If this alternative appeals to you, Cypress Hills also offers tours where you can board a bus and be driven to the facility for a modest fee; for more information, visit the Cypress Hills website.
2. Lake Recreation
By the park’s main entrance, there is a little lake. Directly adjacent to the beach is a rental facility for kayaks, canoes, paddle boards, paddle boats, etc.
Motorized boats are not allowed on this lake. Make sure that you obtain your fishing license at the information desk before you start fishing in the lake.
Elkwater Lake is among the highlights when entering the park, and you drive right by it, so it’s impossible to miss. Its name is a translation of the Blackfoot name for the lake, “Ponokiokwe,” and at 4 km long, it is the park’s largest body of water.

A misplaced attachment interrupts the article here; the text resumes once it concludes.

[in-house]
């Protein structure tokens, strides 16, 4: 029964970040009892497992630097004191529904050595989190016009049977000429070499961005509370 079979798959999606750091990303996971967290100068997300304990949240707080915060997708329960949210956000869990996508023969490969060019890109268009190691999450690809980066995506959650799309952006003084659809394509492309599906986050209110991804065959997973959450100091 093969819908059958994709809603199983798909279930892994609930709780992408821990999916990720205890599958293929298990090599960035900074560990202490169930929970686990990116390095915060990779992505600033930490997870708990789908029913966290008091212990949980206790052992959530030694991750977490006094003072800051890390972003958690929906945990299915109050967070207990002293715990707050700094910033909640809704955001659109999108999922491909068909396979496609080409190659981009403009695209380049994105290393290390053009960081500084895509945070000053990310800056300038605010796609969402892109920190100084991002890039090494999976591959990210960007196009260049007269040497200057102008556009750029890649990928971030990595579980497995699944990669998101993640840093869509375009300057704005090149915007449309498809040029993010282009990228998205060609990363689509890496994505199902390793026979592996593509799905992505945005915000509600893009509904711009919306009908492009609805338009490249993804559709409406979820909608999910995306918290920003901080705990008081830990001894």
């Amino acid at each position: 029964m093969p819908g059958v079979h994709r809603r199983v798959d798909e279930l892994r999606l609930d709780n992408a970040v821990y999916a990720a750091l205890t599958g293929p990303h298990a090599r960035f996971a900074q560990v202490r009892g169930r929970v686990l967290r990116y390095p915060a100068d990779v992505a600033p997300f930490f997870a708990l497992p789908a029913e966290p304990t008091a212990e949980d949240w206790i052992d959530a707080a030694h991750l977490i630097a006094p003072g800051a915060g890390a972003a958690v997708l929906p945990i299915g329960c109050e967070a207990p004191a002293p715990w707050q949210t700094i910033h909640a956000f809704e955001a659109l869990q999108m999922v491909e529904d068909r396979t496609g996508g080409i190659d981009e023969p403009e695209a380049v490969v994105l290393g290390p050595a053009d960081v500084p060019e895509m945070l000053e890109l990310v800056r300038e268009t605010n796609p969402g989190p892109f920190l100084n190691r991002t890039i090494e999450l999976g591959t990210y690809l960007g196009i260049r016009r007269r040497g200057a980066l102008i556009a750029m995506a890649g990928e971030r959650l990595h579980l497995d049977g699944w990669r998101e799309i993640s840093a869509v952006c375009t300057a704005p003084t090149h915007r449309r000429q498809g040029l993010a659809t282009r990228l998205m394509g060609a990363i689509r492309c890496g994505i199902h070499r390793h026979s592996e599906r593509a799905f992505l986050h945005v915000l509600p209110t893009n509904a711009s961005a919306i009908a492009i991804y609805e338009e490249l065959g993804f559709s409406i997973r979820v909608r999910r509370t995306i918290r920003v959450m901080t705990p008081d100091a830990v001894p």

A lake is a popular place for swimming, canoeing, sailing, jet skiing, and windsurfing, among other water sports. The major beach area is near the visitor information center, and there is a dock on the west side of the lake.
A protected swimming area, a playground, and restrooms/change rooms are also present there.
3. Hiking Trails
There are numerous hiking paths spread out over the park’s diverse topography, which includes woodland, marshes, and grasslands.
Make sure to specifically hike in Alberta’s abundant lodgepole pine forest, which is unique to the Cypress Hills, and find pathways through it.
4. Visit the Beach
Elkwater Lake represents the only one of the three lakes in Alberta’s Cypress Hills, wherein swimming is permitted.
Large and sandy Elkwater Lake beach with shallow, clean waters that heat up in July & August; Once you are there, you’ll see why it’s on our list of the top beaches in Alberta!